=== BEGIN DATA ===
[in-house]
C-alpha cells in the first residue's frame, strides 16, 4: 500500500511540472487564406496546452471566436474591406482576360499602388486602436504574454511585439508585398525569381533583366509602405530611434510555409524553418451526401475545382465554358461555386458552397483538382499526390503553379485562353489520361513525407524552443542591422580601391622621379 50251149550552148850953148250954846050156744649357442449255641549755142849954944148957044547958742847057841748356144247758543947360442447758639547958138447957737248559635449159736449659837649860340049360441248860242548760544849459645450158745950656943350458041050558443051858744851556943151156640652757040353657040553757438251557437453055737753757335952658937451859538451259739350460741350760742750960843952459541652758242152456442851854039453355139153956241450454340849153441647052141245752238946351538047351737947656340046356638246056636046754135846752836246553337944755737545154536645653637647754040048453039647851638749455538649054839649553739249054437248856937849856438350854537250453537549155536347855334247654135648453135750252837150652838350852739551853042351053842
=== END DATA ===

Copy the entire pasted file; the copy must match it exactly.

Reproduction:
[in-house]
C-alpha cells in the first residue's frame, strides 16, 4: 500500500511540472487564406496546452471566436474591406482576360499602388486602436504574454511585439508585398525569381533583366509602405530611434510555409524553418451526401475545382465554358461555386458552397483538382499526390503553379485562353489520361513525407524552443542591422580601391622621379 50251149550552148850953148250954846050156744649357442449255641549755142849954944148957044547958742847057841748356144247758543947360442447758639547958138447957737248559635449159736449659837649860340049360441248860242548760544849459645450158745950656943350458041050558443051858744851556943151156640652757040353657040553757438251557437453055737753757335952658937451859538451259739350460741350760742750960843952459541652758242152456442851854039453355139153956241450454340849153441647052141245752238946351538047351737947656340046356638246056636046754135846752836246553337944755737545154536645653637647754040048453039647851638749455538649054839649553739249054437248856937849856438350854537250453537549155536347855334247654135648453135750252837150652838350852739551853042351053842